2023 Brings Challenges and Opportunities for RIAs
By Jon Talamas
The year ahead will feature challenges and opportunities for America’s RIAs. Are you buckled in?
After a turbulent 2022, registered investment advisors (RIAs) are relieved to close the year, turning their attention to 2023. Will the new year be better? It’s hard to know. But one thing is certain: It will continue to pose threats and growth opportunities for U.S. investment advisors.
In 2022, RIAs witnessed a weakening global economy, hints of an impending U.S. recession and the Russia-Ukraine War, which sparked turmoil in energy and agriculture markets. There’s no reason to believe these and other issues will vanish in 2023. Other problems will emerge for the first time, complicating RIA decision-making in the year to come. Below are some specific financial advisor challenges for the next year.
A Slowing Economy– According to LPL Financial’s Outlook 2023, global growth might slow from the high 2% range to the mid-1% range. Where it lands will depend on what happens with China’s economy. Loosening COVID-19 restrictions after public protests sparked infection waves will impose an economic toll on China in 2023.
Also significant is the differential impact of inflation across world economies. Although U.S. inflation appears to have peaked late in 2022, other nations (think Germany) are still experiencing accelerating inflation. If it continues to soar, 2023 will likely feature economic volatility for citizens of the world. This will make client management more difficult as worried clients contact you for reassurance.
Combatting U.S. Inflation– The Fed began its campaign to reduce inflation in 2022, ordering multiple jumbo rate increases designed to reduce consumer demand. By yearend, inflation had slowed, and the Fed started signaling a pause in rate hikes over the short term. But progress was not uniform across all economic sectors. Even though durable goods prices are increasing at a lower rate, say LPL economists, service prices continue to rise rapidly, especially in the housing and health services sectors. A high-priority investment advisor challenge for 2023 will be inflation-proofing client portfolios.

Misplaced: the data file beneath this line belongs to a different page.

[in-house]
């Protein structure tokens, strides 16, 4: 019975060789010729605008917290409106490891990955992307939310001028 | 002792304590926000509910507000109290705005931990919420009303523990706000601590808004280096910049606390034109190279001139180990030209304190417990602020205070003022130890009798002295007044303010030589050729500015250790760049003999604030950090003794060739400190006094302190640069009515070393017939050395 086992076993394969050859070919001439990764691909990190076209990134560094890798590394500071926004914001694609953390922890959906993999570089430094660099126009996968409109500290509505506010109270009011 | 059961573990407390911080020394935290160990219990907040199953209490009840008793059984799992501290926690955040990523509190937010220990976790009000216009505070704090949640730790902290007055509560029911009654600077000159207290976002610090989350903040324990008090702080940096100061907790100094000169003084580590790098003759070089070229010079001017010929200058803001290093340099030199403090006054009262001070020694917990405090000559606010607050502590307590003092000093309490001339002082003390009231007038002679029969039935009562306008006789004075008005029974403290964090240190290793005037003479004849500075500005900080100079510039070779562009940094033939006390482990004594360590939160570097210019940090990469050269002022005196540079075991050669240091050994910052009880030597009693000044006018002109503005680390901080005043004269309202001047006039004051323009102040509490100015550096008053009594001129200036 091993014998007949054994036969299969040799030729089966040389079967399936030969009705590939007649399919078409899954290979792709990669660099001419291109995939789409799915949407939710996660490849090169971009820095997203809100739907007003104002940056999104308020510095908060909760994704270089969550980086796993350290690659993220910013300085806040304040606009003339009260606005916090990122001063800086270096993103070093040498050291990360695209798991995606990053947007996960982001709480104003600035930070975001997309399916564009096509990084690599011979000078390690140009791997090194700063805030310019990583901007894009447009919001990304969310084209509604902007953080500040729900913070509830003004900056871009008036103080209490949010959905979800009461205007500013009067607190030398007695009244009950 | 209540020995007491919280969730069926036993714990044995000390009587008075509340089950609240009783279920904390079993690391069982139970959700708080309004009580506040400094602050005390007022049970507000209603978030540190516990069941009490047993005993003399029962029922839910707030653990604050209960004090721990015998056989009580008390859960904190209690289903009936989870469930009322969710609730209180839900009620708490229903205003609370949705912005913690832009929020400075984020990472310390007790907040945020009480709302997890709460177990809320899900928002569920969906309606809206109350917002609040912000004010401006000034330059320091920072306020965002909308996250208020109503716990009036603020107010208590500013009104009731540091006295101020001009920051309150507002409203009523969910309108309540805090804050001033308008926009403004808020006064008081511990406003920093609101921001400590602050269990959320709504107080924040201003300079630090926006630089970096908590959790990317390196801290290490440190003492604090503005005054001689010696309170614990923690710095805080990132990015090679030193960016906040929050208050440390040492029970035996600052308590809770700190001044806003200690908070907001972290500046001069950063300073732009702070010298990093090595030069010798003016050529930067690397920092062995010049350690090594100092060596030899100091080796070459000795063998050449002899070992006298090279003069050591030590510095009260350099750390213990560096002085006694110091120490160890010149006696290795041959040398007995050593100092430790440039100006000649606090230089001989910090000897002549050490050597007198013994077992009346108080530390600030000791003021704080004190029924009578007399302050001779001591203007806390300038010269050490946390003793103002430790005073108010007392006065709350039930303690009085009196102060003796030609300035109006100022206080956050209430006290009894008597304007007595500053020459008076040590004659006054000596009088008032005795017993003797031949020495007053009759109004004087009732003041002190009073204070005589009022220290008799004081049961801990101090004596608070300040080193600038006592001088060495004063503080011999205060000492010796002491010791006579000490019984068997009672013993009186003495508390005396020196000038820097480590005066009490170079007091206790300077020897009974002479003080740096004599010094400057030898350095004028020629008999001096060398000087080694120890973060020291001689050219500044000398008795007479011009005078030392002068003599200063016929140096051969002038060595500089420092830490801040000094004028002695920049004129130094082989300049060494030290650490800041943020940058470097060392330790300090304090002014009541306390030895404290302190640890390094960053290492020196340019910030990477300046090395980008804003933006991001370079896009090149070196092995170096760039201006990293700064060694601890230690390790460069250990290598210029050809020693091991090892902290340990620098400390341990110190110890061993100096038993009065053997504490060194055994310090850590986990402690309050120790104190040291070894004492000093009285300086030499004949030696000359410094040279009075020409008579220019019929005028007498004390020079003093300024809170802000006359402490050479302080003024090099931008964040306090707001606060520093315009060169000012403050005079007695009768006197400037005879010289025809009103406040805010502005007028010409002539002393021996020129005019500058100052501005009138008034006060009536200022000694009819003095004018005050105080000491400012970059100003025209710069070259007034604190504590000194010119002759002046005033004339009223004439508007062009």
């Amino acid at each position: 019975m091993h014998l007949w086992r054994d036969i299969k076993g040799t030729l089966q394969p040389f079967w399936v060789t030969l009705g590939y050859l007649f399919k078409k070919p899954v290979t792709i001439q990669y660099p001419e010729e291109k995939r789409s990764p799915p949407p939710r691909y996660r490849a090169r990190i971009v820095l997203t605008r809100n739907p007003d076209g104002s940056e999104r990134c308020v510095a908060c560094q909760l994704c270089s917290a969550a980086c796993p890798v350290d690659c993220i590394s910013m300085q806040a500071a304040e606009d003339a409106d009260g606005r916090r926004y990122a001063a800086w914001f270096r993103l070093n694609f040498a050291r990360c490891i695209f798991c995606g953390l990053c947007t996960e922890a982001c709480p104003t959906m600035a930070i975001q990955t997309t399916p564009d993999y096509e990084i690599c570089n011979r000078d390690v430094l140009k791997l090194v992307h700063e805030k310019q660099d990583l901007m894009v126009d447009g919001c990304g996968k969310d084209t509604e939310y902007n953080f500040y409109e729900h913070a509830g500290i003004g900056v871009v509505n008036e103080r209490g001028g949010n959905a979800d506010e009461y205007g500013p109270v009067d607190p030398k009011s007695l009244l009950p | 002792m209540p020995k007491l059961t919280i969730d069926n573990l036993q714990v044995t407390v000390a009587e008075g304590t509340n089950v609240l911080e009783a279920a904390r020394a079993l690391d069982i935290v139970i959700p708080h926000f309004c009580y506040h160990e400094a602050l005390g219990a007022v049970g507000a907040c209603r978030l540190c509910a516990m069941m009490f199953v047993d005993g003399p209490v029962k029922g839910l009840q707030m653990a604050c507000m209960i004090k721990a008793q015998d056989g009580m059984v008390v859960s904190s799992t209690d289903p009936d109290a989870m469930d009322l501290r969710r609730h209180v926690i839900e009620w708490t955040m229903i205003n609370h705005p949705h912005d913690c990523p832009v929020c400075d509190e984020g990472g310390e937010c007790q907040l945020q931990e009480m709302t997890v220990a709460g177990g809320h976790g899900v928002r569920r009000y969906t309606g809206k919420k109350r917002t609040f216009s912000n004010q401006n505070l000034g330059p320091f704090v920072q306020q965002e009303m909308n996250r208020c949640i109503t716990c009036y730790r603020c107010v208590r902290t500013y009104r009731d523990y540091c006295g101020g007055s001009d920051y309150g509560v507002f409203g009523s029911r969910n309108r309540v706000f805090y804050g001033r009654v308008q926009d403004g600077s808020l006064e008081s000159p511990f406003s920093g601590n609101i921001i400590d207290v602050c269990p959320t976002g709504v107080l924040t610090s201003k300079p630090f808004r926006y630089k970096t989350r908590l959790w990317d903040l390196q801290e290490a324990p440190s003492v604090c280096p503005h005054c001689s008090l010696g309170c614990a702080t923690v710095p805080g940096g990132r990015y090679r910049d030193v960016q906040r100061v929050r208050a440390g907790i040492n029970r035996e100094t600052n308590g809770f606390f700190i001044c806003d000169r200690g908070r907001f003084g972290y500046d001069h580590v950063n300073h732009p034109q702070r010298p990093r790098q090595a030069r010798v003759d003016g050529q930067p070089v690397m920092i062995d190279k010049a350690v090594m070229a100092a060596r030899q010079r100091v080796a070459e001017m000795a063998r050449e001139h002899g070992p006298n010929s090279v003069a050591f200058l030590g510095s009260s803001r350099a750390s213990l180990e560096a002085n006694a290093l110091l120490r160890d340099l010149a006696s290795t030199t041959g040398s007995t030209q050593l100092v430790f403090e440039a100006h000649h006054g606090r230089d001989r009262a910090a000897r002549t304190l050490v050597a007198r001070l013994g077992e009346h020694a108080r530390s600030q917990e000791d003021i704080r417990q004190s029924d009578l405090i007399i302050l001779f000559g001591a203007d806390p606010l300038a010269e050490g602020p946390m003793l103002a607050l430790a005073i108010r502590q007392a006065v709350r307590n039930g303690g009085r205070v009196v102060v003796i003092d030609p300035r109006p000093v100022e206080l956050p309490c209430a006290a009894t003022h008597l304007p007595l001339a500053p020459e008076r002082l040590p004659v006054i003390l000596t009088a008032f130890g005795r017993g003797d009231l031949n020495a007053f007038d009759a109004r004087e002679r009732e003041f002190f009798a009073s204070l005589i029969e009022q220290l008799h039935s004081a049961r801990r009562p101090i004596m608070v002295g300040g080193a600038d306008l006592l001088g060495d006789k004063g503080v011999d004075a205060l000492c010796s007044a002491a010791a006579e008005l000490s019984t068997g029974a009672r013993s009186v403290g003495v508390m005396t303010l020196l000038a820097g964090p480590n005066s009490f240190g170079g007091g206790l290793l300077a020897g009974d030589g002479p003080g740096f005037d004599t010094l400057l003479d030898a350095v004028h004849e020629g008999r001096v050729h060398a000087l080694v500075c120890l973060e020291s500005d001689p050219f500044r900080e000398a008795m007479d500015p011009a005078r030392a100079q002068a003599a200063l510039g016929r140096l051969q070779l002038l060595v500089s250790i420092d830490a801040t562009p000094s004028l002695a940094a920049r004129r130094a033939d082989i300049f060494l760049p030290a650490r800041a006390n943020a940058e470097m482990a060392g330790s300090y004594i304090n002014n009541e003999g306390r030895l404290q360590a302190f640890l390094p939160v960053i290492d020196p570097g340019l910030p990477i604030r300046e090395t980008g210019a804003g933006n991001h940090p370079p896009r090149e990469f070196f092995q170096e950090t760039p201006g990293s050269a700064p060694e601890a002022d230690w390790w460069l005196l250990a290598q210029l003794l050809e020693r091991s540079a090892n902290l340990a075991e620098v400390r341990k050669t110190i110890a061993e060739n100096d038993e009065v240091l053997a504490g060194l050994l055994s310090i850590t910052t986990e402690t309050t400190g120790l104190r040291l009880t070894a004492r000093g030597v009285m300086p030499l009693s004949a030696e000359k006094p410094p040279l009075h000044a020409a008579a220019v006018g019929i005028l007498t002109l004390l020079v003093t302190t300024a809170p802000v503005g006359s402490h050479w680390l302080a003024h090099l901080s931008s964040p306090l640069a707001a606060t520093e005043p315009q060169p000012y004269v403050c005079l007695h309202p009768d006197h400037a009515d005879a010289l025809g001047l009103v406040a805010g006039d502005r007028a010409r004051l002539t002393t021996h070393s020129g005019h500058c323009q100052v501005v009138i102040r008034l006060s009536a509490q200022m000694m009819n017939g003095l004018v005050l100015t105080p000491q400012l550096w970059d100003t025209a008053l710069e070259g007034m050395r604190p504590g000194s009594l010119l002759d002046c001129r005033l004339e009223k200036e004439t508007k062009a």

A Likely U.S. Recession– The U.S. economy will probably enter a recession sometime in the coming year. The Conference Board’s Leading Economic Index (LEI) has decreased seven times over the last nine months. LPL says a significant decline over six months typically points to a recession in the near term. If this occurs, LPL economists believe it will be due to “…the consumer sector retrenching after years of inflationary pressures, high housing costs and slow real wage growth.”
Equity Volatility– Stock prices will likely experience volatility as interest rates and inflation remain in flux. However, stocks will probably see prices turn north again as long as the Fed’s rate-hiking campaign ends early in 2023. Lower inflation and a looser job market may also send stock prices higher. According to LPL, they typically increase after the Fed stops hiking interest rates. Equity price gains average 10% a year after rate hikes end.
Housing Market Doldrums– Housing will continue to be under pressure from high inflation, Fed rate tightening for at least part of 2023 and higher borrowing costs. The latter factor will decrease consumer home purchasing and builder investment, holding back the U.S. economy. However, demographic factors— including the increasing need for Millennial and Generation Z clients to purchase new homes— might trigger growing demand later in the year. Advisors might find themselves counseling clients on buying a home in times of rising prices and mortgage rates.
The War for Talent– Nearly 40% of investment advisors will retire over the next ten years. According to a Cerulli Associates study, advisors who are on the cusp of retirement control 47% of industry assets under management (AUM), yet, 25% of advisors planning to retire in the next decade lack a succession plan.